What No One Is Saying about That Big HIPAA Fine

By Rich

By now you have probably seen that the U.S. Department of Health and Human Services (HHS) fined Cignet healthcare a whopping $4.3M for, and I believe this is a legal term, being total egotistical assholes. (Because “willfull neglect” just doesn’t have a good ring to it).

This is all over the security newsfeeds, despite it having nothing to do with security. It’s so egregious I suggest that, if any vendor puts this number in their sales presentation, you should simply stand up and walk out of the room. Don’t even bother to say anything – it’s better to leave them wondering.

Where do I come up with this?

The fine was due to Cignet pretty much telling HHS and a federal court to f* off when asked for materials to investigate some HIPAA complaints. To quote the ThreatPost article:

Following patient complaints, repeated efforts by HHS to inquire about the missing health records were ignored by Cignet, as was a subpoena granted to HHS’s Office of Civil Rights ordering Cignet to produce the records or defend itself in any way. When the health care provider was ordered by a court to respond to the requests, it disgorged not just the patient records in question, but 59 boxes of original medical records to the U.S. Department of Justice, which included the records of 11 individuals listed in the Office of Civil Rights Subpoena, 30 other individuals who had complained about not receiving their medical records from Cignet, as well as records for 4,500 other individuals whose information was not requested by OCR.

No IT. No security breach. No mention of security issues whatsoever. Just big boxes of paper and a bad attitude.

No Related Posts

If Cignet was the only HHS fine related news, I guess it would be a non-story, but they also have recently entered into a resolution agreement with Mass General, in which Mass General will pay $1,000,000 to settle the potential HIPAA violations.  Mass General will also have to:

- develop and implement a set of policies and procedures to ensure PHI is protected when it is removed from Mass General
- train employees on the policies and procedures
- designate an internal monitor to conduct assessments of Mass General’s compliance with the Corrective Action Plan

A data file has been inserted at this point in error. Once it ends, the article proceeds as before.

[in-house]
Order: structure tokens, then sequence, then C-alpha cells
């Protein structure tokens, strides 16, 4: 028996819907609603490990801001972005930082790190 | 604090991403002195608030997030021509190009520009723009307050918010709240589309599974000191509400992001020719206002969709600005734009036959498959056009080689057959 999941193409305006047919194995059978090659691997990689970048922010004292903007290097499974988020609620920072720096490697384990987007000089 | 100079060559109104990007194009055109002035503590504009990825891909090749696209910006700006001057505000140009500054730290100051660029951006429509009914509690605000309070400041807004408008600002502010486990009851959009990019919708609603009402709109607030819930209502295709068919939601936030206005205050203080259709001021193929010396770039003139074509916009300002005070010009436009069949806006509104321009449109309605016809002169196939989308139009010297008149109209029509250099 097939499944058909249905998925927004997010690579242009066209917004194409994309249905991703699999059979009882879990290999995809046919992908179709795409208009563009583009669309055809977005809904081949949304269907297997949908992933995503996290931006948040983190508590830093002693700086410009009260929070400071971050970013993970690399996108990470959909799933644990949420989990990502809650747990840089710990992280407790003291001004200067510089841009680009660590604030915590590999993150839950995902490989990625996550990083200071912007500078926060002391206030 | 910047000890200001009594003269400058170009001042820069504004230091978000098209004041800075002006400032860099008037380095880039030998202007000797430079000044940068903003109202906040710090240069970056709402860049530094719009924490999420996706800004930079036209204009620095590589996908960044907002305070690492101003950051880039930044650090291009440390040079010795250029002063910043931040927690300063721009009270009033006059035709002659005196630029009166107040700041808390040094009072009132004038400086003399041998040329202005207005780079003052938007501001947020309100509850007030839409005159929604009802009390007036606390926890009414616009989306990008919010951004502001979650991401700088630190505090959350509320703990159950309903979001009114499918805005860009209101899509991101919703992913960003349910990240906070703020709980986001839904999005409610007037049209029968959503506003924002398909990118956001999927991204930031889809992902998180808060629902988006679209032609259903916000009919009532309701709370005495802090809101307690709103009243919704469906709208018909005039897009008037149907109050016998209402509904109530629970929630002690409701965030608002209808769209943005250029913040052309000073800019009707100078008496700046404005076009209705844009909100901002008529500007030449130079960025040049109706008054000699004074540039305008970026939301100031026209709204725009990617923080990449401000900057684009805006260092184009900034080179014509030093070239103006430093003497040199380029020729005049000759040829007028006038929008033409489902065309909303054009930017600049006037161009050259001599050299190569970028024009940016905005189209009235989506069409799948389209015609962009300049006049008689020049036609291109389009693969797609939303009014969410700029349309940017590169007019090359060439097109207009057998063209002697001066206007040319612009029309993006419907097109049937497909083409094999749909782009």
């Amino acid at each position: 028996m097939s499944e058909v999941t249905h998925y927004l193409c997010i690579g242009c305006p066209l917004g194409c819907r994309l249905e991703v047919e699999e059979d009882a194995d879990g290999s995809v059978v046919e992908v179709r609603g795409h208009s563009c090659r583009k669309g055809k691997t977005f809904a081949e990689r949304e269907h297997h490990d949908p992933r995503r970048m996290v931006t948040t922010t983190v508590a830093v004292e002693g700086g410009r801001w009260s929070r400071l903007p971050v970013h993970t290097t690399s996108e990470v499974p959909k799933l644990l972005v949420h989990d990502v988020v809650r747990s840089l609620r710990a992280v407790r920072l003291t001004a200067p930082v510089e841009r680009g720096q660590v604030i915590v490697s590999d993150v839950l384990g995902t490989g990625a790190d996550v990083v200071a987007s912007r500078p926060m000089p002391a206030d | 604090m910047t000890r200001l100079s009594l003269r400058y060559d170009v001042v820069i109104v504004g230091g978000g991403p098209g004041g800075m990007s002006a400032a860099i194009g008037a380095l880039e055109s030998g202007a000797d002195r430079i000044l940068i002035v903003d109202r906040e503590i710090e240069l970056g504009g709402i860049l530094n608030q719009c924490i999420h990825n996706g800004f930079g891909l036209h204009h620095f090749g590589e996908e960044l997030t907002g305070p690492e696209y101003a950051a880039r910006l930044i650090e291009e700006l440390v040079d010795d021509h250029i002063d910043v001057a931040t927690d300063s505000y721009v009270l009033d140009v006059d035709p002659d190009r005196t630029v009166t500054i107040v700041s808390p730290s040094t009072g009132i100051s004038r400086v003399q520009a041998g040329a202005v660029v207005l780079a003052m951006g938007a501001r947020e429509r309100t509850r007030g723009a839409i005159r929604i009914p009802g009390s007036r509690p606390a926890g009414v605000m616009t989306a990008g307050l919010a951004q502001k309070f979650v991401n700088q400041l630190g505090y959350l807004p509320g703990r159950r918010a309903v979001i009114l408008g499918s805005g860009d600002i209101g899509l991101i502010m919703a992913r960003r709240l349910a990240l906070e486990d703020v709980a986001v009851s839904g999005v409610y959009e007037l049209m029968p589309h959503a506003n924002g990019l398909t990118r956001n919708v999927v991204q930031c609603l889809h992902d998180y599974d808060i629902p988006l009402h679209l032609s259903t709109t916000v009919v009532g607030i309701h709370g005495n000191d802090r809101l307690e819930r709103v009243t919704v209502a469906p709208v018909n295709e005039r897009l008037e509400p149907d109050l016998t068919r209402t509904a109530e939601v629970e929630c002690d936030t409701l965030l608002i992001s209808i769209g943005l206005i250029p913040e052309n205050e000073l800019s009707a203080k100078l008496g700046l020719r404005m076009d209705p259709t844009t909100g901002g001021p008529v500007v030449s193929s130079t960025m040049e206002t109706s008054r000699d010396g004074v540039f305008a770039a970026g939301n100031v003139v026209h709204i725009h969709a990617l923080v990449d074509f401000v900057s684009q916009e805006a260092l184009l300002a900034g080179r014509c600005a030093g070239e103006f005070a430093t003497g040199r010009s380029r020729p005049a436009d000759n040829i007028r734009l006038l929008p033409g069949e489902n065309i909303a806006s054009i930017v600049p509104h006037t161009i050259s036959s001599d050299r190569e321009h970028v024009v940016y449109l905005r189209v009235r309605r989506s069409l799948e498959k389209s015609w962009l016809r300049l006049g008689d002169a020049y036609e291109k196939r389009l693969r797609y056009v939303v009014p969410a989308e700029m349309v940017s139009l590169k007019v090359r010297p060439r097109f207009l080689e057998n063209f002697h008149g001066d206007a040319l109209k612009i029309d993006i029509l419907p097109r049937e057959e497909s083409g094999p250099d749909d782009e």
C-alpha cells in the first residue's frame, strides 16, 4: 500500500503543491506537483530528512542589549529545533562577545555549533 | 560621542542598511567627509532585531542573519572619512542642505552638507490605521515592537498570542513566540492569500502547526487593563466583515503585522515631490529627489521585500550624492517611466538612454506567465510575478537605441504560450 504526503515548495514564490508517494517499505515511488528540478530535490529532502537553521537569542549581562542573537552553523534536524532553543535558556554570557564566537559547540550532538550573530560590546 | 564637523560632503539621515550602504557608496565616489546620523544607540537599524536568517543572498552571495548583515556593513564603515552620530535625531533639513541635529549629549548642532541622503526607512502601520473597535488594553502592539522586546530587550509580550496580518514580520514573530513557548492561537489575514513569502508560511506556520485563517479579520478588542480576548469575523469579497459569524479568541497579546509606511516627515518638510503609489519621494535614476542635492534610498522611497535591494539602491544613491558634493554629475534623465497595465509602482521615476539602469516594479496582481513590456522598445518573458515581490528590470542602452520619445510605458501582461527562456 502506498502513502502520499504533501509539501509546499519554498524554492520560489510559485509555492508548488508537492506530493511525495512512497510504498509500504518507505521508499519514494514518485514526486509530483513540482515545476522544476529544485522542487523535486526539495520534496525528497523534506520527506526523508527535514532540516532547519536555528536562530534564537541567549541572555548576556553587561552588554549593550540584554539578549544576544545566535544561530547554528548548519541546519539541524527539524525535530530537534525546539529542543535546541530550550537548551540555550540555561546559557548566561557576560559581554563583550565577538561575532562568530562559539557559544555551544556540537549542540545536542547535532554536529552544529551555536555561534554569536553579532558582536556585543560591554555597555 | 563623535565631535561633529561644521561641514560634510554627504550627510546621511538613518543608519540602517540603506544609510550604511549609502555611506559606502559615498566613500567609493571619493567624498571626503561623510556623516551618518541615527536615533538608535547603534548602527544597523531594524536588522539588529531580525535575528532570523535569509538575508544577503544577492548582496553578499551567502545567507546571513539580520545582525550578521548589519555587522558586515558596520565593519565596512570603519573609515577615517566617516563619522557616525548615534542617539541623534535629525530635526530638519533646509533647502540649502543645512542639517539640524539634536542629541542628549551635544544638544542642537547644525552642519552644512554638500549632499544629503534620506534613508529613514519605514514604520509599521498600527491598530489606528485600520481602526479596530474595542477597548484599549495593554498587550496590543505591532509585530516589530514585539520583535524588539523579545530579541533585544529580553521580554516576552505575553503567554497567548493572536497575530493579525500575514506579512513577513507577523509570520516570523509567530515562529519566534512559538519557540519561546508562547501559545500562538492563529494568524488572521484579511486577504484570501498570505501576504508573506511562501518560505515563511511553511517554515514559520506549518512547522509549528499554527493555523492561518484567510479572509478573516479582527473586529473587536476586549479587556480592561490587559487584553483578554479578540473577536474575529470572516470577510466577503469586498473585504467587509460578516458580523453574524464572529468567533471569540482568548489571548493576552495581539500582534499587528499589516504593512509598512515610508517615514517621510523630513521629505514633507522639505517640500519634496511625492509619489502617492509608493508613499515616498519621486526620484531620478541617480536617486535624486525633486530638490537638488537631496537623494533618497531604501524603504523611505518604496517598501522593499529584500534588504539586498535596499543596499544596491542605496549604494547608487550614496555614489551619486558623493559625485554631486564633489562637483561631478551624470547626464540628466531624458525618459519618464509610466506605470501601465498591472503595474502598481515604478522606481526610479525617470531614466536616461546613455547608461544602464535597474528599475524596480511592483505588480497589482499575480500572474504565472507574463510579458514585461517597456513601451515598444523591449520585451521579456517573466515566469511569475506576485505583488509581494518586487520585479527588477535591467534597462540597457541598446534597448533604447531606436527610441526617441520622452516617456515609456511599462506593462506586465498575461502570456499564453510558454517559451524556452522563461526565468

- provide semi-annual reports to OCR for three years.

Tell you what, I’d rather pay a bigger fine than have regulator focus for 3 years! 

By ds

Nothing sot see here. This was not a security event.

I wonder what skeltons Cignet is hiding. Either that or the Cignet Legal team needs to be fired.

What was the point of Cignet’s actions? No one does the big F*** You without some reason behind it.

That’s the news story.

By philA

Regardless of the impetus, with the pending release of the “final rule”, the unprecedented fine does demonstrate that the OCR and HHS have teeth if they choose to bare them…

By Anthony M. Freed


I still disagree completely. The fines were 100% related to their obstructive response to HHS and the courts. I bet had they responded properly there would have been no fines, or vastly lower fines. But we’re going to see this $4.3M all over the place as if it was a security failure.

Okay- I don’t disagree completely… I *am* glad you enjoyed the article :)

By Rich

I would say it intersects “information security” in several areas; data loss, exfiltration, user protection, and privacy, for example. I did enjoy the article, despite my objection.

By chao-mu

I bet eDiscovery solution vendors are going to have a field day with this though “inability to search records lead to $4.3M fine”.

By Mister Snuggles

It’s easier for people to freak out and say “OMG HIPAA FUD!!!one1!” than to actually read into the facts of the story…

By Tom

Exactly!  I’ve already told 2 vendors to piss off when they threw this “non-compliance” number at me…  Dude, you work *that* hard to piss of the Feds and you shouldn’t be surprised that you do not end up in GTMO.

By Armorguy

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